African American Studies Philosophy
What is the philosophy of African American Studies @ VCU?
The philosophy of our department is situated along the pragmatism strand of the Black Studies intellectual tradition. The progenitors of this philosophical orientation in Black Studies, Ana Julia Cooper, W.E.B. Du Bois, Alain Locke, and Carter G. Woodson to name a few, articulated the principles of a paradigm focused on the applications of knowledge to solve real world problems confronting black people in the U.S. and abroad. These men and women were instrumental in the emergence of the Black Studies movement that began in the 1930s. In the 1950s and 60s, philosophical pragmatism would be the major impetus to social scientific inquiry, revealing the devastating effects of disenfranchisement, poverty, and racism that disproportionately impacted black people. By the 1970s, Black Studies departments across this country endeavored to train scholar-activists who could address and solve crises on community, state, and national levels. VCU’s Department of African American Studies embraces this tradition to prepare scholar-activists to tackle the real problems of the world.
Why is this philosophy significant to African American Studies @ VCU?
This philosophy shapes our vision and the academic learning goals for our students. We hold that our students must be prepared to think and to act in order to solve the unstructured problems that confront black communities. As a premier undergraduate program in African American Studies, our department is committed to providing students with a quality education that utilizes multidimensional approaches to advance the study of Black experiences. Our department employs a dynamic pedagogical model that incorporates academic and experiential learning goals that focuses on teaching students how to define, measure, interpret and validate Black experiences. The academic preparation we provide students places strong emphasis on the theoretical and methodological tools to deconstruct mechanisms of scientific racism and the application and transfer of empirically derived knowledge across communities and disciplinary boundaries.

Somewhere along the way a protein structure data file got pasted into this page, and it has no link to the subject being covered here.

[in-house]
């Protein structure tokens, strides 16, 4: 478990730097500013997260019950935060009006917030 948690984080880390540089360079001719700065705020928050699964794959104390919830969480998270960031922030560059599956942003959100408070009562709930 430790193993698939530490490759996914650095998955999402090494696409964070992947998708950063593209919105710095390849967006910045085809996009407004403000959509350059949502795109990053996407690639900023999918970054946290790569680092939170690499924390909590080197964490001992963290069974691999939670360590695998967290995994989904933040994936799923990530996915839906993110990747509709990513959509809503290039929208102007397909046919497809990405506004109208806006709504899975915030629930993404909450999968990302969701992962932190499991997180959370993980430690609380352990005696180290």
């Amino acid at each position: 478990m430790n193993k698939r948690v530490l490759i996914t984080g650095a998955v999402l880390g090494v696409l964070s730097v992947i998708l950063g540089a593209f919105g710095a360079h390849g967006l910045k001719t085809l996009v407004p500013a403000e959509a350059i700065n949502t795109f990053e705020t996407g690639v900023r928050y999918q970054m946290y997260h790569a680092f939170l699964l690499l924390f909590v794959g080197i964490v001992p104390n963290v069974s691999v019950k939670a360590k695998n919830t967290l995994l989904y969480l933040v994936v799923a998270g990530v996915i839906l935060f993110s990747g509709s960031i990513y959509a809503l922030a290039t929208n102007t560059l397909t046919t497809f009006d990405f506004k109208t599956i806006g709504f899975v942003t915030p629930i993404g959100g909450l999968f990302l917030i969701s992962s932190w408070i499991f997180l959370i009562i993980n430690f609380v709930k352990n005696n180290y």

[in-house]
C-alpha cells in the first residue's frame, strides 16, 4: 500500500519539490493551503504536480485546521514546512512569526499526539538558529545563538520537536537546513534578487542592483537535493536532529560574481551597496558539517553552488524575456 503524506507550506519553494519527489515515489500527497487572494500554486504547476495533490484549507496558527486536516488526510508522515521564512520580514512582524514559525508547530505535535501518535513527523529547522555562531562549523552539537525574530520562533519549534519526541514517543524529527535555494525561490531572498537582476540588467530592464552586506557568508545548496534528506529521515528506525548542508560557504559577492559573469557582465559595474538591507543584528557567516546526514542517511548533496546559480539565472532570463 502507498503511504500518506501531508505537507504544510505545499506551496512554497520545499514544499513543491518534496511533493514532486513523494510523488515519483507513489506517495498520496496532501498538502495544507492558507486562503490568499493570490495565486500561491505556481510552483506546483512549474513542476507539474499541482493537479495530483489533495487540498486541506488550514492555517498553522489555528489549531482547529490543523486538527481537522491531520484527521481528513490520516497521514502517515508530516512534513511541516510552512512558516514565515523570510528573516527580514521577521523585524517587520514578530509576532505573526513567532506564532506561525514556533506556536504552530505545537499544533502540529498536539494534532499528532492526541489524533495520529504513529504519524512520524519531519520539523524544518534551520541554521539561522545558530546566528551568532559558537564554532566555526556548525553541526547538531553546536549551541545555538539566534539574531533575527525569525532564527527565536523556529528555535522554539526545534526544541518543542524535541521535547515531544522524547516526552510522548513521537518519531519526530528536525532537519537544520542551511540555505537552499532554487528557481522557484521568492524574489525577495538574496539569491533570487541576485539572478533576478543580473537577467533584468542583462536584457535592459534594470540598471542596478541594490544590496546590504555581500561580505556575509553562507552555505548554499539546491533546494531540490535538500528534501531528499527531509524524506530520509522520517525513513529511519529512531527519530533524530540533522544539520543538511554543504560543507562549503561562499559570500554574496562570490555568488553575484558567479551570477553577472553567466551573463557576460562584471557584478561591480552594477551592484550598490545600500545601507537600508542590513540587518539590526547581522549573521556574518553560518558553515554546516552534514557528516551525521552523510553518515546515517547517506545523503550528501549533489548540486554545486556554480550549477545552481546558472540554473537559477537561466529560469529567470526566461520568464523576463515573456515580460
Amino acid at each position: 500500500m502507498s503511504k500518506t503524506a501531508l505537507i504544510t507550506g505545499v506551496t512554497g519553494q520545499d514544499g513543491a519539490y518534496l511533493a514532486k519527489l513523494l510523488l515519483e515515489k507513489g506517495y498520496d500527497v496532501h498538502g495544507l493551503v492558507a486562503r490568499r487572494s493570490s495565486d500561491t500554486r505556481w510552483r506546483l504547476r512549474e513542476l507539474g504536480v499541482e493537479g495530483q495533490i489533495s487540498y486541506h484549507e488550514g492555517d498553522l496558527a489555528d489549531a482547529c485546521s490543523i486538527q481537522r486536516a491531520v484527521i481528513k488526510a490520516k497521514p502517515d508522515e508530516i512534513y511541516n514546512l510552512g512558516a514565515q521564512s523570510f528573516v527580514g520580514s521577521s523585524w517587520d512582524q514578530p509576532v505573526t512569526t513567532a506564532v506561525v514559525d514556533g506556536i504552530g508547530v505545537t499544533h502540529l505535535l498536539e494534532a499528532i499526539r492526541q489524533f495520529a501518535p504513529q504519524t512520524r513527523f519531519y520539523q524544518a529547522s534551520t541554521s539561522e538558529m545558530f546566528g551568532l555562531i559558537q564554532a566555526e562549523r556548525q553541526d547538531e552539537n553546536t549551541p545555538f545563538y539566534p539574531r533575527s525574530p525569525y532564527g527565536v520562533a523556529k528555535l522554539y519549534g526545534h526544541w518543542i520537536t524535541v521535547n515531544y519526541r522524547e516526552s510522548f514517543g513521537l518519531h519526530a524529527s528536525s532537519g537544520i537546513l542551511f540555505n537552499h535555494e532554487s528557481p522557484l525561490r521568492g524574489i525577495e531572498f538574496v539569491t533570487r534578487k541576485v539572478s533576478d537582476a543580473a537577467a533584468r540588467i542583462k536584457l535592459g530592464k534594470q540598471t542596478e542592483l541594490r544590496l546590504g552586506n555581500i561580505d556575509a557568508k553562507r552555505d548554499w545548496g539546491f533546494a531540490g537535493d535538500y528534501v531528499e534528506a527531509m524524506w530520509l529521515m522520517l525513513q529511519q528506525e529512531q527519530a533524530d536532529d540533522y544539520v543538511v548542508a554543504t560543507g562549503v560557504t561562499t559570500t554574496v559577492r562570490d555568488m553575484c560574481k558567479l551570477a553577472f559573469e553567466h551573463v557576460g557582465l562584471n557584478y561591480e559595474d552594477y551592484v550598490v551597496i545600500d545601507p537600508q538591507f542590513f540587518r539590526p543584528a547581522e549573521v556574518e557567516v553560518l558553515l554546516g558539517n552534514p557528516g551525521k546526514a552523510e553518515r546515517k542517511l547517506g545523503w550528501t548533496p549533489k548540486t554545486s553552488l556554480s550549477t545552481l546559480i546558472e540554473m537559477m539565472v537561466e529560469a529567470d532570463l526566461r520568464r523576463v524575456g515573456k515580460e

To where does this philosophy move us?
The philosophy of the department always has been student-centered, and the needs of students have changed over time. Our philosophical orientation places us in the best position to advance the value proposition for our students in the 21st Century. That is, we endeavor to provide our students with culturally enriched knowledge and skills that will enhance their careers and/or prepare them for graduate or professional study. We embrace students from all disciplinary backgrounds who want to develop new lenses through which to interpret Black experiences. Our department creates a space for all students seeking to create and promote positive social change through the resolution of conflicts and crises. In essence, a degree in African American Studies prepares our students to solve problems of social change, instilling within them a sense of collective purpose, knowledge discovery and a guide to action.